Jury decides custody of Deion Sanders' children



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Posted on March 12, 2013 at 5:07 PM

Updated Wednesday, Mar 13 at 2:12 AM

McKINNEY — A Collin County jury ruled Tuesday that Deion Sanders will get primary custody of his three children with estranged wife Pilar.

It took the jury just one hour and 44 minutes to reach a decision.

The couple's only daughter will get shared custody between Deion and Pilar; the two sons will go to the former Dallas Cowboys star.

This was not a unanimous decision. Eleven of the 12 jurors agreed to the custody arrangement.

Deion Sanders shook hands with his legal team after the decision was announced. Pilar sat with her team at a separate table.

"So many pieces of evidence, solid facts, were not able to be admitted as evidence," she told reporters after the verdict was announced. "Now if that's not prejudice... if that's not one-sided... you have to be blind, dumb, crazy, and stupid."

The judge will now determine the custody schedule.

"In any war there will be casualties, but I didn't want my children to be casualties," Deion Sanders told reporters. "I'm just happy this part is over. I moved on privately a long time ago."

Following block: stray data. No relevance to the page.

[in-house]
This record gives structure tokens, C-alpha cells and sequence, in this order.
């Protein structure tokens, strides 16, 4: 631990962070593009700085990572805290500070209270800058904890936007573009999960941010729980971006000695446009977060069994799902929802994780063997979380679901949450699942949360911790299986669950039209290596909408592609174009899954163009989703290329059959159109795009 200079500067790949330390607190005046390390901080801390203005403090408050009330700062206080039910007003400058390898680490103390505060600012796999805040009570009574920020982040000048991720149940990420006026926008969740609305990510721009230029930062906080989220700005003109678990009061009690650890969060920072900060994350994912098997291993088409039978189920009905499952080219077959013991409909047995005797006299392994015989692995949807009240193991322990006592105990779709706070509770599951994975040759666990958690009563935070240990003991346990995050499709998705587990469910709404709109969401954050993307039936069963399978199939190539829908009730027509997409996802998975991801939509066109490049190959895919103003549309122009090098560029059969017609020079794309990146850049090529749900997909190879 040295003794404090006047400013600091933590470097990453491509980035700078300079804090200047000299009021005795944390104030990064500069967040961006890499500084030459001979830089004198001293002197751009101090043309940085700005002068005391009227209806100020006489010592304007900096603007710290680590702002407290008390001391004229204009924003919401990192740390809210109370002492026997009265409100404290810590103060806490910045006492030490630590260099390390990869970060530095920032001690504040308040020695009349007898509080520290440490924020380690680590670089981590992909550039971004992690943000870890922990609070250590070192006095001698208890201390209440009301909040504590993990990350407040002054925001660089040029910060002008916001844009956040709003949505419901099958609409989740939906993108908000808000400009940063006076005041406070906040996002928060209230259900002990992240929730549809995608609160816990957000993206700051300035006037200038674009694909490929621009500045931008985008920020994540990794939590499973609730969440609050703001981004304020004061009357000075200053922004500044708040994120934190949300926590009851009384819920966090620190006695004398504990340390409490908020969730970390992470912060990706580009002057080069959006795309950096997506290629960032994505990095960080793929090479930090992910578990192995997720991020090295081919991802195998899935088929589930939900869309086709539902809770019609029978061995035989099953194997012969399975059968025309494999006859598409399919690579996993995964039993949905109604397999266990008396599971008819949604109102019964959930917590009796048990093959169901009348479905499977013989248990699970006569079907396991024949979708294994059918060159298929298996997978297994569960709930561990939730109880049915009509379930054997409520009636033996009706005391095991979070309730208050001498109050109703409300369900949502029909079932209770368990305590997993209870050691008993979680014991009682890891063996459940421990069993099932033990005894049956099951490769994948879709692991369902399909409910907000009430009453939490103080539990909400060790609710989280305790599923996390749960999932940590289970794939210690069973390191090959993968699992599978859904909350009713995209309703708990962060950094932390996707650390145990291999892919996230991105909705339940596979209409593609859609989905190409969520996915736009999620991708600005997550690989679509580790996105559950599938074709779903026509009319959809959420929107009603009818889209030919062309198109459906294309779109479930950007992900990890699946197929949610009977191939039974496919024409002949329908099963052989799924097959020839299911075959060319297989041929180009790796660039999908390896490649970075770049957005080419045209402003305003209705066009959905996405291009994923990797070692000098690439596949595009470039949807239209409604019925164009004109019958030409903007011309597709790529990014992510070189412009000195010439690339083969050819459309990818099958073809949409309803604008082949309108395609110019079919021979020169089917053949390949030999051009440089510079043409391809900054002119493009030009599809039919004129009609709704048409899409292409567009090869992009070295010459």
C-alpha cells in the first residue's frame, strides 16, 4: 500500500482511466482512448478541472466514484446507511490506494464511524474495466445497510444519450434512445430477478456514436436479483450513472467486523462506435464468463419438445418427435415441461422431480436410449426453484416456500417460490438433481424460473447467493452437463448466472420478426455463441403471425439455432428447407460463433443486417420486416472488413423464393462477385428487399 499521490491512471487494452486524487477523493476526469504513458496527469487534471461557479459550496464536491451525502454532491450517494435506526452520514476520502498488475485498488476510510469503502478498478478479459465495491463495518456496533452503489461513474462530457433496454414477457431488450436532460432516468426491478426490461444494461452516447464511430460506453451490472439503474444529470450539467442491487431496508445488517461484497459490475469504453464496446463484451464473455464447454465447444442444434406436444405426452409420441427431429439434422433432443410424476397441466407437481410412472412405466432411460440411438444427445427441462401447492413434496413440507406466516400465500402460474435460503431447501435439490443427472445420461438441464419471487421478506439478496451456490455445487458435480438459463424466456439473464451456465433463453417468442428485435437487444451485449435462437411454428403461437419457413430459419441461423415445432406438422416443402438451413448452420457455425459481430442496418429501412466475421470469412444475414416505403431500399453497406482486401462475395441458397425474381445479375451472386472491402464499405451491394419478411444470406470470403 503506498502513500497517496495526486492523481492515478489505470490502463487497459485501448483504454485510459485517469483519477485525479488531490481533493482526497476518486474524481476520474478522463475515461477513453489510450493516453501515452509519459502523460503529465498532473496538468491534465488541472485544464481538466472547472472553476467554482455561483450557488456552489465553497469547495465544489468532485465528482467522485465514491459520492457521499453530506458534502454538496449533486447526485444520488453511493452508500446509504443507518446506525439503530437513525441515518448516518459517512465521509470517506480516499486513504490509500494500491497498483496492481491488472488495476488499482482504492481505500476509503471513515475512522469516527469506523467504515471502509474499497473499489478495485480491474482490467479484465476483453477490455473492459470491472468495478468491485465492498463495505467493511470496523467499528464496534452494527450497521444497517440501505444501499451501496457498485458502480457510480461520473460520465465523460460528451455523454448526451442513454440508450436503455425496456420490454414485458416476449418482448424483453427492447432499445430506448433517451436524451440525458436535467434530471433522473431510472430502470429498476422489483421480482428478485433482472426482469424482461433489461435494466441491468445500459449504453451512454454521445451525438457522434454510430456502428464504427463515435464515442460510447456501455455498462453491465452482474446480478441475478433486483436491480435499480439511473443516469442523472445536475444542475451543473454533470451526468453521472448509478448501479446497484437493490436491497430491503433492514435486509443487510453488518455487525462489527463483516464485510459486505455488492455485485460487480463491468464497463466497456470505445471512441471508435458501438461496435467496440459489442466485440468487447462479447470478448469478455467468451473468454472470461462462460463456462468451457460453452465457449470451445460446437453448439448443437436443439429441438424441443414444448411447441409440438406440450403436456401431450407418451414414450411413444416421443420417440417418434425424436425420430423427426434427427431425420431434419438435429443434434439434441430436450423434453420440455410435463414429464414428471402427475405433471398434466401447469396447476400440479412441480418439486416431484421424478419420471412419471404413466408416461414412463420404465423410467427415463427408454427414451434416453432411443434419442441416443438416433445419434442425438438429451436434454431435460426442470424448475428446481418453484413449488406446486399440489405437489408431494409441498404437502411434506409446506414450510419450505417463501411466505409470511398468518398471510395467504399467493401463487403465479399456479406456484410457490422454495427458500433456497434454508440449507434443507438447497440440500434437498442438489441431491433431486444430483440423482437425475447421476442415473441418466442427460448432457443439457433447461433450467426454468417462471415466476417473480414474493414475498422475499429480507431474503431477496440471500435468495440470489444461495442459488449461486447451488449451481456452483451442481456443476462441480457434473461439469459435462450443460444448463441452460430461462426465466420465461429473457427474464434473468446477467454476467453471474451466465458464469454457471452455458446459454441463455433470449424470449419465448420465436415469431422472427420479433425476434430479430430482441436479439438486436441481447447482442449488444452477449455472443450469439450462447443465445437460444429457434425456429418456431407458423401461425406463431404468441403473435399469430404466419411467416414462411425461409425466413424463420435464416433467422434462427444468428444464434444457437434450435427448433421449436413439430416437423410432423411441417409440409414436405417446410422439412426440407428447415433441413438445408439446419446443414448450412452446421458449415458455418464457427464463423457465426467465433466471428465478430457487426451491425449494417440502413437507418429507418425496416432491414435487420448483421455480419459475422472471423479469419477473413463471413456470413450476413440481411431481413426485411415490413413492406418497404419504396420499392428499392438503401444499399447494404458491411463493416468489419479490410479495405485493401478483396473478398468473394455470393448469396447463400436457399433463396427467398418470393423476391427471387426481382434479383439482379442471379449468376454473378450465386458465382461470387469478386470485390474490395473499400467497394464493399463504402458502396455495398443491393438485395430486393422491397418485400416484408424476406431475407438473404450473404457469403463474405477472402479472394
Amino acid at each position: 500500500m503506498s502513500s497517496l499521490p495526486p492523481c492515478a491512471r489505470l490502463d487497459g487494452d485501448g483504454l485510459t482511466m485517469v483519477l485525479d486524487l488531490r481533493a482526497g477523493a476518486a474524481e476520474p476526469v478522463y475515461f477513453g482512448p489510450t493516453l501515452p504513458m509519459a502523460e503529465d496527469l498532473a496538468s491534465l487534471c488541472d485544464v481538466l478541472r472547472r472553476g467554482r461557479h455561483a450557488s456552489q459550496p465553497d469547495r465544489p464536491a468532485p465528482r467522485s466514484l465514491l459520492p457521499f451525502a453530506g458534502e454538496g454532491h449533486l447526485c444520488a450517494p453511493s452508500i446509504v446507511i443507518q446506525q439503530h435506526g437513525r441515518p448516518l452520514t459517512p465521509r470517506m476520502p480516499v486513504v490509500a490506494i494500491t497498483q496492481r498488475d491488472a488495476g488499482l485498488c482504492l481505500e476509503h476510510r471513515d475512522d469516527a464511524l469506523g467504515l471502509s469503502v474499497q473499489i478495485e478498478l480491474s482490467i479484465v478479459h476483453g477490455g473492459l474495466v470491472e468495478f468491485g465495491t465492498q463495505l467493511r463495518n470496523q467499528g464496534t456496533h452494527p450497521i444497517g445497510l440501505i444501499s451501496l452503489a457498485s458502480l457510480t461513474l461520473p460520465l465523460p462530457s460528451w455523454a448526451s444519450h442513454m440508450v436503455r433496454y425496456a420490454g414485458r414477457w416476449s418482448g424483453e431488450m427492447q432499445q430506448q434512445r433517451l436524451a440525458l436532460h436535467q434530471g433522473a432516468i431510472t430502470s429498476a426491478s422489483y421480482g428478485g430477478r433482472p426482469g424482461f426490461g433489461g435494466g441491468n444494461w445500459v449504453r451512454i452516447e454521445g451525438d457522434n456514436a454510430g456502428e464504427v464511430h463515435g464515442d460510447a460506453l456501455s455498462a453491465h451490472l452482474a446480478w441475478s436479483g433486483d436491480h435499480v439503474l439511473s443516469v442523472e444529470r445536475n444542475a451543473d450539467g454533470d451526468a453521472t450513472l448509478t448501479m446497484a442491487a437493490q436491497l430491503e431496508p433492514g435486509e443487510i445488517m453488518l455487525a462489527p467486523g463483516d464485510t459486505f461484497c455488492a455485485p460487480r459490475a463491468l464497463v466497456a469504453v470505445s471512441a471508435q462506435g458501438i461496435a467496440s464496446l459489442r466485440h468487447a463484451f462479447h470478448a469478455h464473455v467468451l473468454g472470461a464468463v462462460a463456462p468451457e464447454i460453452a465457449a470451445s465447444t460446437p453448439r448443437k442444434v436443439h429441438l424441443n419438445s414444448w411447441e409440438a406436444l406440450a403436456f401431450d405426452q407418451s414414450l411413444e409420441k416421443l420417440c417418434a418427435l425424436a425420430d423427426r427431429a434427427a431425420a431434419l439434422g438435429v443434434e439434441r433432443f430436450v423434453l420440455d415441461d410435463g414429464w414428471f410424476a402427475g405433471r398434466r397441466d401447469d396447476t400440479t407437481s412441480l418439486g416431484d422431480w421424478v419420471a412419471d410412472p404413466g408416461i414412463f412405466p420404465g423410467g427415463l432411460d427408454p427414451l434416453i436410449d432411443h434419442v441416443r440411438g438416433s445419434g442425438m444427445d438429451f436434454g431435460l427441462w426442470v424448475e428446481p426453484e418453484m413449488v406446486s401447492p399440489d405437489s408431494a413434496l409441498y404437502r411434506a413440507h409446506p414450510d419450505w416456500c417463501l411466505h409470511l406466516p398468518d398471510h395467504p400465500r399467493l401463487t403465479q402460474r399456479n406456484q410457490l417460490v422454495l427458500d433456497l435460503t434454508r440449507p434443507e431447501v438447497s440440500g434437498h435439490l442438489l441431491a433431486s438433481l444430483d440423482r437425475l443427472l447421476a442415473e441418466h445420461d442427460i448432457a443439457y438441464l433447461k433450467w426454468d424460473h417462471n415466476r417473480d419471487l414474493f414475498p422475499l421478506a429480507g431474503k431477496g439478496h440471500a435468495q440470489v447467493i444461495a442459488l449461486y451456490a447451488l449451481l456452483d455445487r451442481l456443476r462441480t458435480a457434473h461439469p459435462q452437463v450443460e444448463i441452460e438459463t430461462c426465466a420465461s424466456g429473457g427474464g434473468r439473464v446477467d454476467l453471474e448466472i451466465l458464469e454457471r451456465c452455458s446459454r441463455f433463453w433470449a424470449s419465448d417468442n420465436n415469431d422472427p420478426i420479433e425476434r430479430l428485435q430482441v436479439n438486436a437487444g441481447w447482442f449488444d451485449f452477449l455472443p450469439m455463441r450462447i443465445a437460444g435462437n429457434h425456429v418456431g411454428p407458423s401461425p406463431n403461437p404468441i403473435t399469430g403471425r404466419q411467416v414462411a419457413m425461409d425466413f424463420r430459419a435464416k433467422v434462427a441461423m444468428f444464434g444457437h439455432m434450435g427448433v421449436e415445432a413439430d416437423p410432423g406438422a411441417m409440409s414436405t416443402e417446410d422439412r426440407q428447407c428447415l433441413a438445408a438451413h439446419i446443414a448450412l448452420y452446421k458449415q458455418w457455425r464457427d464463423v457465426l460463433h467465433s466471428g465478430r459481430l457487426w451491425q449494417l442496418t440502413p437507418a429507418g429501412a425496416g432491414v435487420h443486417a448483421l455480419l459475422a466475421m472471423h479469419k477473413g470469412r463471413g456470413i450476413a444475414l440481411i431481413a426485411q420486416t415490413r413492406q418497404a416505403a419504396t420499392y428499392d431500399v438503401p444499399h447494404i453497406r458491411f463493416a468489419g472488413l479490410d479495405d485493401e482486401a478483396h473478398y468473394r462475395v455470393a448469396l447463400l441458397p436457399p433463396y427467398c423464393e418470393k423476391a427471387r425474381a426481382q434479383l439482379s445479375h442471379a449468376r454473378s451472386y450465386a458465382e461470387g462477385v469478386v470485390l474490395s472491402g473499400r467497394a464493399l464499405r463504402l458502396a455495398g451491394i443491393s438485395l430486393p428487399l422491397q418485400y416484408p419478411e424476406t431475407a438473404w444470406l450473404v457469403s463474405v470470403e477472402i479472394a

There are still other issues to settle in the Sanders' divorce case, including a ruling on a pre-nuptual agreement.

The jury's verdict came just hours after closing arguments in the contentious child custody trial.

"It is a shame that we are here," said Rick Roberston, Deion Sanders' attorney.

During testimony, Mr. Sanders said his goal for his kids is, "To live a normal life style. To go to college, get a degree, and be somebody... to just be good kids."

The trial started more than a week ago, and entered the final stage with Pilar Sanders' attorney arguing that she was a sole parent while Deion traveled.

"Pilar taught her children good character," said Larry Friedman. "She taught them to respect themselves; to respect others."

Also during his closing argument, Friedman said the evidence showed that, "Deion loved himself more than he loves his kids."

Under the law, only 10 of the 12 jurors were required to reach an agreement. Both sides have agreed that the children will reside in Collin County.

E-mail mmoore@wfaa.com and jwhitely@wfaa.com